It has been exactly one week since our friend, Lenny Loewentritt, passed away after battling cancer. Many of us in the procurement community are still trying to process this sad news. Indeed, the GSA community, current and former employees, is in mourning over the loss of their colleague, mentor, leader, and friend. In a sense, we cannot imagine a GSA without Lenny. Lenny loved the agency and its mission, and he loved being a public servant. He had an extraordinary life, built on daily acts of kindness, loyalty, joy, and love.
Lenny was my first supervisor when, in 1988, I reported to GSA’s Office of General Counsel in Washington, DC. I was fresh out of law school and had no experience with the world of government procurement. It was Lenny who mentored me and taught me my craft, and, in so doing, he set forth a standard of professionalism that I have tried to emulate over the course of my career. He also demonstrated the importance of collaboration as he excitedly gathered the troops in his office to share thoughts, ideas, and analysis on a particularly tough legal issue. That collaboration, the free exchange of ideas, improved our office’s legal work product. Such professional engagement is something that I have observed among the very best lawyers in procurement both in the public and private sectors.
During my time at GSA, Lenny served in many alternate roles as my supervisor, my colleague, and my counsel. Through it all, his understanding of GSA’s legal authorities, operations, and history were central to the success of programs, like the Federal Supply Schedules. Clients trusted him. They knew he would go the extra mile to find a sound way to achieve a business goal, consistent with the law. It is the mark of a great agency counsel when he can inform a client of the boundaries of the law associated with a particular action or approach, and, at the same time, provide sound alternatives, consistent with law, that can achieve the client’s business goals. Lenny was such a great agency counsel.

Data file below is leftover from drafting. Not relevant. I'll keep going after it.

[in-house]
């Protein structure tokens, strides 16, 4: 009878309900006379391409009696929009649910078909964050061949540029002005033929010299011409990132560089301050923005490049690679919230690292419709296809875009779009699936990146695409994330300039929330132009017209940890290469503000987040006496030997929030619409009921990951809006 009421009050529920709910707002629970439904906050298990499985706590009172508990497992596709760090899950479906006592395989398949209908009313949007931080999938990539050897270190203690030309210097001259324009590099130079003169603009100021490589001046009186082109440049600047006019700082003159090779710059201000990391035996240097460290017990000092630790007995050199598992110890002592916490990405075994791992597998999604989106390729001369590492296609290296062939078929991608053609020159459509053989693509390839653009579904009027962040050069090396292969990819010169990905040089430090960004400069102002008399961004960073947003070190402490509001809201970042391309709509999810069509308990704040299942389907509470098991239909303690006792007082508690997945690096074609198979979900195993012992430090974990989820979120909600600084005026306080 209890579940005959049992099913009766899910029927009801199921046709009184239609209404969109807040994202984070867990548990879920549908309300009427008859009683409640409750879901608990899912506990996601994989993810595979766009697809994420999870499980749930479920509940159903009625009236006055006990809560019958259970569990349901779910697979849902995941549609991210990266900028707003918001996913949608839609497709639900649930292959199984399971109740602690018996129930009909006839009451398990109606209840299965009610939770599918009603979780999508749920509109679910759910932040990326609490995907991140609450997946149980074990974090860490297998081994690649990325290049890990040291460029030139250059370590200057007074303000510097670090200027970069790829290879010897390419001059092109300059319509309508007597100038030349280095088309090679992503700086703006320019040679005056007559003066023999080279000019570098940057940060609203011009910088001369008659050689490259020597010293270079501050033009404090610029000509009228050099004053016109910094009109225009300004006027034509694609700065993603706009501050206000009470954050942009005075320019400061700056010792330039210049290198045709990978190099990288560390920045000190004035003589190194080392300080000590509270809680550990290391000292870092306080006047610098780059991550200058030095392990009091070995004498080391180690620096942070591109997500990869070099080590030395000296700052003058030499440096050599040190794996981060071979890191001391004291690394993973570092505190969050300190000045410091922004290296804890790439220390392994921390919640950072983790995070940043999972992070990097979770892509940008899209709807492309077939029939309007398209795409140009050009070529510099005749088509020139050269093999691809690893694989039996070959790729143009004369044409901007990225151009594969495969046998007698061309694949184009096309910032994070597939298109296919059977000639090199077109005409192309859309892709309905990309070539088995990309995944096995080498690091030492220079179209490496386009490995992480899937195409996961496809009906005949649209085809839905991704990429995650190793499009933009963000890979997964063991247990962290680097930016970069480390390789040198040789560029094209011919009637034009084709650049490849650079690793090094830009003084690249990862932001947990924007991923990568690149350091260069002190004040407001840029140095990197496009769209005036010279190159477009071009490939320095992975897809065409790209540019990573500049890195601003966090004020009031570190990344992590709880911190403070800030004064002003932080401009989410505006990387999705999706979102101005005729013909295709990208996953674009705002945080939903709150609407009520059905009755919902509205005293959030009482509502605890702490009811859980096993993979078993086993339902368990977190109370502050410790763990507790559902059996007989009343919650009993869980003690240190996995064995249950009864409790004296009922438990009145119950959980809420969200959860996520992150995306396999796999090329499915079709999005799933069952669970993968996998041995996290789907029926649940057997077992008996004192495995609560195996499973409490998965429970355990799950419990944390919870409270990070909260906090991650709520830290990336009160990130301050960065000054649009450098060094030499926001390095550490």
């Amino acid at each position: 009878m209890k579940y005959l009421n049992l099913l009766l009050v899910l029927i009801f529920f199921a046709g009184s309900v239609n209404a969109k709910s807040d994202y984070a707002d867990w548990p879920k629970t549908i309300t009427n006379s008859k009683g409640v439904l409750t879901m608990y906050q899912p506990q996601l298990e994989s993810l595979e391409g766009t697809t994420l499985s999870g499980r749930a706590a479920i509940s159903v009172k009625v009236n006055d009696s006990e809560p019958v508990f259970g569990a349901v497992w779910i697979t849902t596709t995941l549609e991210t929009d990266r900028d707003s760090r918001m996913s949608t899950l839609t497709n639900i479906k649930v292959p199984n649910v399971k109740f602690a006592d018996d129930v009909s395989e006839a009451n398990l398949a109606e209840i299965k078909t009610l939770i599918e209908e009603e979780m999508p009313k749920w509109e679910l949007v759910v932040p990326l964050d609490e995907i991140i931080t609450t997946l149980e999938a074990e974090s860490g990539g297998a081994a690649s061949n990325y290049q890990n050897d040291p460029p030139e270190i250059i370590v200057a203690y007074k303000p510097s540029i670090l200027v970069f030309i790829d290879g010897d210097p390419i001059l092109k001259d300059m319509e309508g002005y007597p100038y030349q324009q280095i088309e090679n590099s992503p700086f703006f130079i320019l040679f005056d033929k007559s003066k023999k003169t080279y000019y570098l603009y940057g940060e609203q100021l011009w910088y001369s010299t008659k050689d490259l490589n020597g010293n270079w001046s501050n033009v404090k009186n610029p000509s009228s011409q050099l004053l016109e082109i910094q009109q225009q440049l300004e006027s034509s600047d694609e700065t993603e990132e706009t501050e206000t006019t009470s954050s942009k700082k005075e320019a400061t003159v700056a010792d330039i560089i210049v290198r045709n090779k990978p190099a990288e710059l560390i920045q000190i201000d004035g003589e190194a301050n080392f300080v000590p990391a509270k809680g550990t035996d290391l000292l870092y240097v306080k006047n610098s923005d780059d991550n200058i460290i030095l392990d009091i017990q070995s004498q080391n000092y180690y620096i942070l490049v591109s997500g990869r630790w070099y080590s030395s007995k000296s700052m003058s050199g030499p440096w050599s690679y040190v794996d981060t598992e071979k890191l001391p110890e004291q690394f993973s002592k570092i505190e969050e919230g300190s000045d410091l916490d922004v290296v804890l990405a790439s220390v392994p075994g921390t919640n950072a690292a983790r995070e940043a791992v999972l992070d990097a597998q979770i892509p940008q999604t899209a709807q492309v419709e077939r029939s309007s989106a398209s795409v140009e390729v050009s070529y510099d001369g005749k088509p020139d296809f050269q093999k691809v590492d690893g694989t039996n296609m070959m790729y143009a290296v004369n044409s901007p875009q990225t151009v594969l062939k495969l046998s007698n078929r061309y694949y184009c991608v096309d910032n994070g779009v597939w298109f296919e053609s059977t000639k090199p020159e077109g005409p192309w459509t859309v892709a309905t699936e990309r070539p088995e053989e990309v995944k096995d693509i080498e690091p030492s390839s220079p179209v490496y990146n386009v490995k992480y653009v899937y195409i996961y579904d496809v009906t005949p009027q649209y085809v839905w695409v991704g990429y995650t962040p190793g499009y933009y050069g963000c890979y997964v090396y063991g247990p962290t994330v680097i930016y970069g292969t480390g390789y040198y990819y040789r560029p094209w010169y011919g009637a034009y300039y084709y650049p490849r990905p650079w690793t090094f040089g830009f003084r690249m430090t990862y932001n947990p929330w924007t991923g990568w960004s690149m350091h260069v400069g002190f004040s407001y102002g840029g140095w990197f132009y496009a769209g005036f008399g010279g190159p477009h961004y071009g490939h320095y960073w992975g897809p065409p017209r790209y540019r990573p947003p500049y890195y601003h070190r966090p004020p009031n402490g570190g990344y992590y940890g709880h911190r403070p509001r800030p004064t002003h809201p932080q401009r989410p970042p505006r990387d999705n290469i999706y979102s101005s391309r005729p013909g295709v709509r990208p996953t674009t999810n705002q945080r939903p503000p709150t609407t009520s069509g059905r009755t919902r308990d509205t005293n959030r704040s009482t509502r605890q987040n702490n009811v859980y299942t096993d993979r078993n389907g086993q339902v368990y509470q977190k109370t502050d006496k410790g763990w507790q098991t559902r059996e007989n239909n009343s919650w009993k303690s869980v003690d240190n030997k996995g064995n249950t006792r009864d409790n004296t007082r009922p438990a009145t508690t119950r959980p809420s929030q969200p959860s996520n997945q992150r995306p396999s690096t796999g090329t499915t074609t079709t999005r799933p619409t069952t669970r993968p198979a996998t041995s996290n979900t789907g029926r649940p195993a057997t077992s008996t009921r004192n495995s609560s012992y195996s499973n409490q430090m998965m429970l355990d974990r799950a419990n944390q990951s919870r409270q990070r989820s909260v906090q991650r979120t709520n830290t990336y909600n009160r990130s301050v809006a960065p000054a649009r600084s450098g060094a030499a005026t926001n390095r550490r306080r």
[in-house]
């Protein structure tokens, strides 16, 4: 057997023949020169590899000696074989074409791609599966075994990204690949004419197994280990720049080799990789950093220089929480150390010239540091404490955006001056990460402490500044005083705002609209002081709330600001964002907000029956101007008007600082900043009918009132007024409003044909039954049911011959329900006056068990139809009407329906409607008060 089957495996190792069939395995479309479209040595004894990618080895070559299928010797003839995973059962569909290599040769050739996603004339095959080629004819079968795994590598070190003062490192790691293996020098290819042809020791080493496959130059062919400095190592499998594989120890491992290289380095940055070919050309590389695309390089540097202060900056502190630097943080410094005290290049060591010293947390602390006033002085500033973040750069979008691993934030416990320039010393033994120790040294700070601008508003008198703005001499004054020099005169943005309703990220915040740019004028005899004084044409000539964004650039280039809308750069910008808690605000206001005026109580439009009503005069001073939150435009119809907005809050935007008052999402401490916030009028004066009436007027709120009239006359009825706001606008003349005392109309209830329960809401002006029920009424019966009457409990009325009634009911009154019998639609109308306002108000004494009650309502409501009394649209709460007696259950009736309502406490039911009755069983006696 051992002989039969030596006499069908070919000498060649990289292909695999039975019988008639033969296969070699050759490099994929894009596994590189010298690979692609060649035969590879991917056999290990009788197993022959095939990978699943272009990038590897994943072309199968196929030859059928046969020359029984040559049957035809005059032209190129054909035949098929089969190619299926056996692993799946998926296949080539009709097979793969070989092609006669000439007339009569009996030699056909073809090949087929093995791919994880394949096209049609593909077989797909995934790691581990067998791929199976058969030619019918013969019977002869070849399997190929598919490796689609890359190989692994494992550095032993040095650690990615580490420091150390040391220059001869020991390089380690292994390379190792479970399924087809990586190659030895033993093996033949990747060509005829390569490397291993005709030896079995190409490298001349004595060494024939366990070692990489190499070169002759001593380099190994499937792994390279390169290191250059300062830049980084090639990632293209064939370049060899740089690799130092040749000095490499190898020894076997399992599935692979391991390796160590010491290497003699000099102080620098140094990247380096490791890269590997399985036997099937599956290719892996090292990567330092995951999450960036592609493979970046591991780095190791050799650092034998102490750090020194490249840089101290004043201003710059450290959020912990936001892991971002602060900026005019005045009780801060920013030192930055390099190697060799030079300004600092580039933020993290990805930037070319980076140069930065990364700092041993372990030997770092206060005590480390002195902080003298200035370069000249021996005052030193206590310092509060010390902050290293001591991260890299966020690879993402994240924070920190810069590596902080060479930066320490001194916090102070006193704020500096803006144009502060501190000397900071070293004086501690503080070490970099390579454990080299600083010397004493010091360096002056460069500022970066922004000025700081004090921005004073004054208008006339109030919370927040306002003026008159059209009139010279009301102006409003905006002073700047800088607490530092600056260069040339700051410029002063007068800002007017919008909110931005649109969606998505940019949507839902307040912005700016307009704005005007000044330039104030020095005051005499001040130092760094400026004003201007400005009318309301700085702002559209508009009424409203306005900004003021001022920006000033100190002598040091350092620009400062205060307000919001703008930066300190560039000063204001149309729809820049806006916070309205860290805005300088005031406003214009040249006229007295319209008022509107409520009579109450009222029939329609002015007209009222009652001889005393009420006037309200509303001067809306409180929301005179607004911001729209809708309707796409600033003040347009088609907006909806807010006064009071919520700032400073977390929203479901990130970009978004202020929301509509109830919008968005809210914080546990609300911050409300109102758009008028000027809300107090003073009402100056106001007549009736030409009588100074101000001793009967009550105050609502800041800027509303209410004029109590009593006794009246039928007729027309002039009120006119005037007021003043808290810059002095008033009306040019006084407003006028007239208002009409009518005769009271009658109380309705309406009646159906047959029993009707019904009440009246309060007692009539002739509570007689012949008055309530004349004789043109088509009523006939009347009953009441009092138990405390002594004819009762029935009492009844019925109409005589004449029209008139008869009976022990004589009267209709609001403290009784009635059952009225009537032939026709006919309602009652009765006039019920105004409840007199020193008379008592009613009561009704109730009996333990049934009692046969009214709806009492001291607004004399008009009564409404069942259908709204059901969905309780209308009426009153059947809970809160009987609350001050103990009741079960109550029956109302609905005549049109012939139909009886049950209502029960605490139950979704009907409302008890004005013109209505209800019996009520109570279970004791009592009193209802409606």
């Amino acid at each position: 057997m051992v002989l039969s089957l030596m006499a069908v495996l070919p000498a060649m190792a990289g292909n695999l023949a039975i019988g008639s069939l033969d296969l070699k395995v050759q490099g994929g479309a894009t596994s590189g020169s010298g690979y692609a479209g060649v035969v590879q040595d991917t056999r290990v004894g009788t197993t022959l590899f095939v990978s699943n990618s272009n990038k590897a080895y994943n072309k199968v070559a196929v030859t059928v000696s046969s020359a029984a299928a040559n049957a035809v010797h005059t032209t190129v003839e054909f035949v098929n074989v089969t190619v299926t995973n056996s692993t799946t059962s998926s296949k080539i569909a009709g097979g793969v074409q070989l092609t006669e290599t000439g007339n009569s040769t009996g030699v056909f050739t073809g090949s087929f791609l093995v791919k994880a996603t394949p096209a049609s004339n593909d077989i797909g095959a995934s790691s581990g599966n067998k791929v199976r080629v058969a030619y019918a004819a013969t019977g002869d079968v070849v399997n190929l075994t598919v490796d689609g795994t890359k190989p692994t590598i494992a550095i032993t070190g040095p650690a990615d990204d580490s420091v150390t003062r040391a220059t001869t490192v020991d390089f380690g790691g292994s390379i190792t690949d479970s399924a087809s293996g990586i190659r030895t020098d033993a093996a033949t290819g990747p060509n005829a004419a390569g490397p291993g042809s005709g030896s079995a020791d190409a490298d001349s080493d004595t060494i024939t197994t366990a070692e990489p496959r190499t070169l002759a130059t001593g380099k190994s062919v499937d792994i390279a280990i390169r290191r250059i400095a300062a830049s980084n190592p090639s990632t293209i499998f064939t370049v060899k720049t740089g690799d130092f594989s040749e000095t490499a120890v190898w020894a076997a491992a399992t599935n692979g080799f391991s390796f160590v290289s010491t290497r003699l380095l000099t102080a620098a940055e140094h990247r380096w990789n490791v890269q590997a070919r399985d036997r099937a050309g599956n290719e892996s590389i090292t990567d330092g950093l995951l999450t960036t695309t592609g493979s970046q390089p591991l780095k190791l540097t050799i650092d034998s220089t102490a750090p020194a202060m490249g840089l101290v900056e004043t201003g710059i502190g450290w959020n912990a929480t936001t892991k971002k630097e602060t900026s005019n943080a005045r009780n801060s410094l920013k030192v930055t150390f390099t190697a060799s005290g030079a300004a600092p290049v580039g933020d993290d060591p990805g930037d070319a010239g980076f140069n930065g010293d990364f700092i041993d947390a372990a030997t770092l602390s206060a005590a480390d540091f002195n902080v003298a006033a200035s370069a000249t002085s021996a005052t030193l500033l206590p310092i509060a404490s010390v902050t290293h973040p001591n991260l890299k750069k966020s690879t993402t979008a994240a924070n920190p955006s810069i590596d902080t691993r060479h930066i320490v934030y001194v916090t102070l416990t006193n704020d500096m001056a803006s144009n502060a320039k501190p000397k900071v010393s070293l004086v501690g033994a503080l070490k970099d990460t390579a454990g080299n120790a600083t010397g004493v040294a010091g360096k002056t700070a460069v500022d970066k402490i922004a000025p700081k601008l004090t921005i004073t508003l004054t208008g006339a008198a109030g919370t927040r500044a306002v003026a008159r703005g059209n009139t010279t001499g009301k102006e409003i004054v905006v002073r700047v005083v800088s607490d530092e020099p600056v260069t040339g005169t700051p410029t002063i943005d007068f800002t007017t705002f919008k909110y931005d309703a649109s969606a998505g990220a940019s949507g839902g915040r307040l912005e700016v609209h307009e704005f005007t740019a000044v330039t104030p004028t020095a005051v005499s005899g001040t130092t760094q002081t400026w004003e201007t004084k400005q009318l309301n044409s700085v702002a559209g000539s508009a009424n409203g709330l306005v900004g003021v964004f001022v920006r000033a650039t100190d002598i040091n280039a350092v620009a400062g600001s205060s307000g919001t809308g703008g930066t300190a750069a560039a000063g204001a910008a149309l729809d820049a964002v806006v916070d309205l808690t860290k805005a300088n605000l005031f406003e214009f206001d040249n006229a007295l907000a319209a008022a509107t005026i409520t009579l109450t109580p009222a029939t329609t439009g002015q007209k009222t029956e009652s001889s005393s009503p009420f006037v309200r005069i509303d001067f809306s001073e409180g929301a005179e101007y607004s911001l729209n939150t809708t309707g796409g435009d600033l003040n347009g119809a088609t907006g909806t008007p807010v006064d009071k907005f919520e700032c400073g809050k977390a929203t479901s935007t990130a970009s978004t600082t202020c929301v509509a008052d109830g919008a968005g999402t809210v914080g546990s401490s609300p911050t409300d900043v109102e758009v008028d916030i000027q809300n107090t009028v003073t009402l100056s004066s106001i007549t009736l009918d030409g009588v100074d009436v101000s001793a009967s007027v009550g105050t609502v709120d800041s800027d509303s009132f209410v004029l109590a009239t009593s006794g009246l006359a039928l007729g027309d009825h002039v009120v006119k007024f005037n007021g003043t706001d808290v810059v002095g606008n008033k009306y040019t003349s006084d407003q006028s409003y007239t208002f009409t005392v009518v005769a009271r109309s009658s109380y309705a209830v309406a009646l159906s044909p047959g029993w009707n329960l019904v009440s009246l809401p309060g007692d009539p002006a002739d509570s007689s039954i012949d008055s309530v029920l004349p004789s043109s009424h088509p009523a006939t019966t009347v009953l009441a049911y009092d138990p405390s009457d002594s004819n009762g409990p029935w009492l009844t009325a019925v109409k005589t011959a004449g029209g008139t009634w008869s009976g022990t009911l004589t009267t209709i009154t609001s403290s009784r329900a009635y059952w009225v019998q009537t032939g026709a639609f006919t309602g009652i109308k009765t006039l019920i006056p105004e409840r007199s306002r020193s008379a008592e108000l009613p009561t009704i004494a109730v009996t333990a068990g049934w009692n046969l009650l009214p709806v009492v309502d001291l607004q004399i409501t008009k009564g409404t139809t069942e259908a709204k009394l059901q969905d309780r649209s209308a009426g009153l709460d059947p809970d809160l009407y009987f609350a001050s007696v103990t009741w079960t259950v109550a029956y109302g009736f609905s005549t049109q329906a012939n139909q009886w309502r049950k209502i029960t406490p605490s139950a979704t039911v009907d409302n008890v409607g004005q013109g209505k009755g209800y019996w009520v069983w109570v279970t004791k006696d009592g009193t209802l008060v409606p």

Lenny also was an incredibly loyal person. He was fiercely loyal to GSA and, even more so, to those who worked with him and for him. He went out of his way to help members of his GSA family through personal and professional challenges. I was one of the many beneficiaries of his loyalty and caring, and for that, I will be forever grateful.
Lenny loved family. I often heard the latest family news regarding his wife Anne, and his children, Debbie and Neil. He was a proud, thankful husband and father. Actually, Lenny loved all families, especially children! When my daughter accompanied me into the office, Lenny would go out of his way to spend time with her, entertaining her in his office with his collection of knick-knacks and toys. My daughter’s experience was not unique; Lenny always had an open door and time for the children of GSA. Throughout my career, even after leaving GSA, whenever I spoke with Lenny, he would begin the conversation by asking about my daughter and family before anything else. He knew what was really important in life.
Lenny was a joyous person. Who else would make a point of going to the zoo every year on his birthday? He also loved to travel. He and Anne always seemed to be heading off to some wonderful place! Lenny’s enjoyment of the world was not something he acquired as an adult. Indeed, he often reminisced about his summer camp experience, which he loved. I was among many of his associates that saw photos of the experience and heard about the reunions. This joy of comradery extended to his work life. He loved to get together with everyone on the team and relive the events with reams of pictures.
People appreciated Lenny for his skill and professionalism, and they loved him for his humanity and his kindness. He was and always will be a part of GSA because he touched the lives of everyone he encountered. He was a man of decency and integrity, and his passing is a loss to our community.
I speak for the Coalition when I offer sincere condolences to his family. May his name and memory always be blessed.